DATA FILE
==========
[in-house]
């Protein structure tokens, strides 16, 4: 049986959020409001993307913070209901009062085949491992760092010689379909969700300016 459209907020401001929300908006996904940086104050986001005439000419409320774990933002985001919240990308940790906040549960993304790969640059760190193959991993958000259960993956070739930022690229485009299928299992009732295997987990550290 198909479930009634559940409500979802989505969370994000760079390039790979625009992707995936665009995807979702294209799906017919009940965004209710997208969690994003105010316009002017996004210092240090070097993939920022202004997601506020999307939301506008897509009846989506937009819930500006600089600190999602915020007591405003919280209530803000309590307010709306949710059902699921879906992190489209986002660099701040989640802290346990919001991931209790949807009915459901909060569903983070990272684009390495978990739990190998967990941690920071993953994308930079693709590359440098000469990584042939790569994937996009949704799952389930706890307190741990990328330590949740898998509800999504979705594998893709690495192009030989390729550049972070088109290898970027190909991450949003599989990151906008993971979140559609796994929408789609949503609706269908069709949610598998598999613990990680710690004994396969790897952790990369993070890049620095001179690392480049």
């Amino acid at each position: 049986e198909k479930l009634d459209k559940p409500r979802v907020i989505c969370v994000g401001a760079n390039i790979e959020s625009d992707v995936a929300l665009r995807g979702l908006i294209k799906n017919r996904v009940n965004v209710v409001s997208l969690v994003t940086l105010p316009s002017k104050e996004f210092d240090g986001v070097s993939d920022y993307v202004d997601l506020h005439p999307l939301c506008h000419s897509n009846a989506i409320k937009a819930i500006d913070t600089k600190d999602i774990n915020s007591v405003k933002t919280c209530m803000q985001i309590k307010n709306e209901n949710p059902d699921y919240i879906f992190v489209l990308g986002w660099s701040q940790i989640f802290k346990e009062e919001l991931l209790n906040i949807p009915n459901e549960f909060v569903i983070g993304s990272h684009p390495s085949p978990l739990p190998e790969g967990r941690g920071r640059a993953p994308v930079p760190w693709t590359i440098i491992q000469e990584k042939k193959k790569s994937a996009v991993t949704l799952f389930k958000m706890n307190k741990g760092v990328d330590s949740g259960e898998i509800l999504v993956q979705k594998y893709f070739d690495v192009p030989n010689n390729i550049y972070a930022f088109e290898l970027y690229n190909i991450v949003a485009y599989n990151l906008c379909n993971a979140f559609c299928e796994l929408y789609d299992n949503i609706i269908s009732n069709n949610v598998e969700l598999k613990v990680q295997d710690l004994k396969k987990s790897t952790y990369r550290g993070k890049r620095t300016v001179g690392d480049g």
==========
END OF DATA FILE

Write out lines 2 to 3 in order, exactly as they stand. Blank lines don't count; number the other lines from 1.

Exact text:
């Protein structure tokens, strides 16, 4: 049986959020409001993307913070209901009062085949491992760092010689379909969700300016 459209907020401001929300908006996904940086104050986001005439000419409320774990933002985001919240990308940790906040549960993304790969640059760190193959991993958000259960993956070739930022690229485009299928299992009732295997987990550290 198909479930009634559940409500979802989505969370994000760079390039790979625009992707995936665009995807979702294209799906017919009940965004209710997208969690994003105010316009002017996004210092240090070097993939920022202004997601506020999307939301506008897509009846989506937009819930500006600089600190999602915020007591405003919280209530803000309590307010709306949710059902699921879906992190489209986002660099701040989640802290346990919001991931209790949807009915459901909060569903983070990272684009390495978990739990190998967990941690920071993953994308930079693709590359440098000469990584042939790569994937996009949704799952389930706890307190741990990328330590949740898998509800999504979705594998893709690495192009030989390729550049972070088109290898970027190909991450949003599989990151906008993971979140559609796994929408789609949503609706269908069709949610598998598999613990990680710690004994396969790897952790990369993070890049620095001179690392480049």
């Amino acid at each position: 049986e198909k479930l009634d459209k559940p409500r979802v907020i989505c969370v994000g401001a760079n390039i790979e959020s625009d992707v995936a929300l665009r995807g979702l908006i294209k799906n017919r996904v009940n965004v209710v409001s997208l969690v994003t940086l105010p316009s002017k104050e996004f210092d240090g986001v070097s993939d920022y993307v202004d997601l506020h005439p999307l939301c506008h000419s897509n009846a989506i409320k937009a819930i500006d913070t600089k600190d999602i774990n915020s007591v405003k933002t919280c209530m803000q985001i309590k307010n709306e209901n949710p059902d699921y919240i879906f992190v489209l990308g986002w660099s701040q940790i989640f802290k346990e009062e919001l991931l209790n906040i949807p009915n459901e549960f909060v569903i983070g993304s990272h684009p390495s085949p978990l739990p190998e790969g967990r941690g920071r640059a993953p994308v930079p760190w693709t590359i440098i491992q000469e990584k042939k193959k790569s994937a996009v991993t949704l799952f389930k958000m706890n307190k741990g760092v990328d330590s949740g259960e898998i509800l999504v993956q979705k594998y893709f070739d690495v192009p030989n010689n390729i550049y972070a930022f088109e290898l970027y690229n190909i991450v949003a485009y599989n990151l906008c379909n993971a979140f559609c299928e796994l929408y789609d299992n949503i609706i269908s009732n069709n949610v598998e969700l598999k613990v990680q295997d710690l004994k396969k987990s790897t952790y990369r550290g993070k890049r620095t300016v001179g690392d480049g």